Under general anesthesia she had high profile round smooth 300cc silicone breast implants placed in a dual plane position through small 3.5cm inframammary incisions. The implants were inserted using a funnel device.

Despite her small and tight breast mounds with asymmetry, her after surgery results showed improved symmetry and better shaped breast mounds. This effect is caused primarily by the influence of the increase in the fullness of the lower breast pole which is where two-thirds of the influence of the implants occur. If the skin is tight enough and the nipple position is still above the fold, no matter how slight, the effect of the implants will create a minor breast lifting effect.

Highlights:

1) Breast implants create a volumizing effect which may have a lifting effect.

2) The lifting effect of implants come from filling out the lower pole of the breast which drives the nipple forward and up.

3) The tightness of the breast skin and the size of the implant will determine whether a breast lifting effect is achieved.

Dr. Barry Eppley

Indianapolis, Indiana

December 24th, 2017

Fat Grafting for Chin Augmentation

 

Chin augmentation is one of the most facial augmentation procedures, both historically and to the present day. Chin implants are the most common method to achieve these changes and they are more successful than not in the vast majority of patients. Injectable methods of chin augmentation have come into play since the introduction of synthetic temporal fillers. Such fillers can be used as a temporary test of the effects of chin augmentation.

Fat injection grafting is the most popular method of soft tissue augmentation anywhere on the body today. Its use for hard tissue augmentation in the face, however, has been more limited with its most extensive use for cheek augmentation. Although injectable fat grafting has clearly been used all over the face but with limited critical analysis of its effectiveness.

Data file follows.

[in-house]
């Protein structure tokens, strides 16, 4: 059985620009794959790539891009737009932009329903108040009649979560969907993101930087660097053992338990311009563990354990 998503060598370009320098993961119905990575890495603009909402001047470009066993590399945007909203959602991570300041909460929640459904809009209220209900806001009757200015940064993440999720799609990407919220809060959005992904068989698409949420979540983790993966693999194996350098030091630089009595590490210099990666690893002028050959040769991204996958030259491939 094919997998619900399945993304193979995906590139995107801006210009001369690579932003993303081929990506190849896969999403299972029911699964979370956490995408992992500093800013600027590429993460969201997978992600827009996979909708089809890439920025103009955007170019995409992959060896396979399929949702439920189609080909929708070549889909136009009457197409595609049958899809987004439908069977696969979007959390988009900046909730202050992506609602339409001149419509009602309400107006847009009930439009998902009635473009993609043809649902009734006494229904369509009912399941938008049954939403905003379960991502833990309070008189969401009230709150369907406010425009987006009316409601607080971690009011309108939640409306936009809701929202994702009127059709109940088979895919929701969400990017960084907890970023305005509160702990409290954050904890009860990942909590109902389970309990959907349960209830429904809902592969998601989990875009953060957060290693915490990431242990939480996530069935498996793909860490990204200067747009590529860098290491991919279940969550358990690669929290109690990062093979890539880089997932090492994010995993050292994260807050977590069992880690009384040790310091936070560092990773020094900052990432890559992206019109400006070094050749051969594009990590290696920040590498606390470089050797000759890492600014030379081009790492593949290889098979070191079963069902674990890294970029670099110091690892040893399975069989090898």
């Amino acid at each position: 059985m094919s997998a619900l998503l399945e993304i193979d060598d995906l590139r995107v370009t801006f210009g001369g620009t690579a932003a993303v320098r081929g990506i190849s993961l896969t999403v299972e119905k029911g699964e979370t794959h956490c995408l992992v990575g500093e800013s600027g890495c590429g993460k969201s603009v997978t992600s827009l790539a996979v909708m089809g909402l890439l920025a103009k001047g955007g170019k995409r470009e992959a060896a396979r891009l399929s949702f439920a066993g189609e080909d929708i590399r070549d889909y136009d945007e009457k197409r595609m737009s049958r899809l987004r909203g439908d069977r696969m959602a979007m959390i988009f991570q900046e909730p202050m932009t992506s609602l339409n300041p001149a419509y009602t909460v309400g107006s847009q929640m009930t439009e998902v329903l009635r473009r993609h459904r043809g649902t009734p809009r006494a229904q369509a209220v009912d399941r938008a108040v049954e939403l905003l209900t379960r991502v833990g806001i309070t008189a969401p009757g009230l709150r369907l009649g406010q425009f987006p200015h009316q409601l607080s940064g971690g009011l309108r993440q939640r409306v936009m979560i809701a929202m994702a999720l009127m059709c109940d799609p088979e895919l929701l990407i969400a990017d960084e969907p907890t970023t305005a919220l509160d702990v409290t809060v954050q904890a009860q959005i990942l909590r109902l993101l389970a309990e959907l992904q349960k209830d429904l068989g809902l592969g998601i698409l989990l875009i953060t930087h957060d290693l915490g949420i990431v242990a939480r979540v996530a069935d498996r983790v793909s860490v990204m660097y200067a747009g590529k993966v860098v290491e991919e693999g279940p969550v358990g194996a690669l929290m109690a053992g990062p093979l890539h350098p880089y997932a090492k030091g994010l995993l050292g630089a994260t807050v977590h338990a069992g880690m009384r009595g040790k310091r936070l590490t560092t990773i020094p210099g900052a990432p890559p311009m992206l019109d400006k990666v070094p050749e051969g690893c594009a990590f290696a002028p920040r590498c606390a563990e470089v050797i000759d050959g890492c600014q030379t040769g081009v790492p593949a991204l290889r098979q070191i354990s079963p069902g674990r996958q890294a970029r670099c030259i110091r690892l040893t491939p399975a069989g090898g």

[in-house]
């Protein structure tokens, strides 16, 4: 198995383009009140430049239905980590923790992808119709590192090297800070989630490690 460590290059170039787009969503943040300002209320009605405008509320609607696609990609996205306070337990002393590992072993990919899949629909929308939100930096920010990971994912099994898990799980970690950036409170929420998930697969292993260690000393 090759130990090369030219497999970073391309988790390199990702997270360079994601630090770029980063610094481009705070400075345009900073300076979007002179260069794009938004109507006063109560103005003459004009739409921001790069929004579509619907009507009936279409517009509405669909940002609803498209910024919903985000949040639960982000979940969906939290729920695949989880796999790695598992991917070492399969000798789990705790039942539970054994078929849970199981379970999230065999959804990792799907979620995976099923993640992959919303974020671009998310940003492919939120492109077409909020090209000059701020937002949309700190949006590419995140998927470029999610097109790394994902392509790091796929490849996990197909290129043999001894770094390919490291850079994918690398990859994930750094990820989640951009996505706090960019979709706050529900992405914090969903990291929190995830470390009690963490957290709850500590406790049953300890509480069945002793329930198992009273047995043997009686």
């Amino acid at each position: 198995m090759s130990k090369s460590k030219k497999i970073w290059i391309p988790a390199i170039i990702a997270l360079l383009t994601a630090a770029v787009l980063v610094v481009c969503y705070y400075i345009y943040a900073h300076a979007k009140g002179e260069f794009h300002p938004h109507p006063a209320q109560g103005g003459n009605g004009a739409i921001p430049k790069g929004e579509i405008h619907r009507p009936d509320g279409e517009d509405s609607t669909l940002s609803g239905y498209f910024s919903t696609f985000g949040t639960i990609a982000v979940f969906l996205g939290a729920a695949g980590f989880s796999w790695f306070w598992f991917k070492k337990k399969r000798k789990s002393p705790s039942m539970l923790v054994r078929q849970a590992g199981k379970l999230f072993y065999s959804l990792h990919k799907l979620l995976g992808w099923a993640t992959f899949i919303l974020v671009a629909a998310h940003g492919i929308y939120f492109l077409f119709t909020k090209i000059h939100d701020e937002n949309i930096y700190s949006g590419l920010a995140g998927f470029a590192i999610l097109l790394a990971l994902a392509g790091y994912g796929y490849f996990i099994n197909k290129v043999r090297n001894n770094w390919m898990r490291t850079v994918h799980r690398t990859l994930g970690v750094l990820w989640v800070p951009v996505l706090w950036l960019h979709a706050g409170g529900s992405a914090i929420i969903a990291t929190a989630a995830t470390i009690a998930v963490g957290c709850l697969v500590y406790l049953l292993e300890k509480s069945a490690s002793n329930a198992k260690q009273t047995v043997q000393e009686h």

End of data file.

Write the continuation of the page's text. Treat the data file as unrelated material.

In the December 2017 issue of the journal of Plastic and Reconstructive Surgery an article was published entitled ‘Prospective Controlled Study of Chin Augmentation by Means of Fat Grafting’. In this paper the authors evaluated forty-two (42) consecutive cases of chin augmentation by fat grafting over an 18 month period. A three-dimensional analysis was done to determine volume and gain in sagittal projection. All patients showed an increase in both sagittal projection and in total volume at one  and six months after surgery. There was an average increase of almost 9mm in sagittal projection and with an average volume of almost 8mls.

It is no surprise that injectable fat grafting can be used for chin augmentation. Like just about anywhere else on the face, fat grafting has been shown to be capable of graft take. But it is important to remember that this is a biologic graft and not an implant. While a six month result for an implant used for chin augmentation would give a good gauge as to its outcome, the same can not be said for a fat graft. Does it persistent or two years later? How does it respond to weight gain and weight loss? What happens if the patient does not like the result and wants it removed later?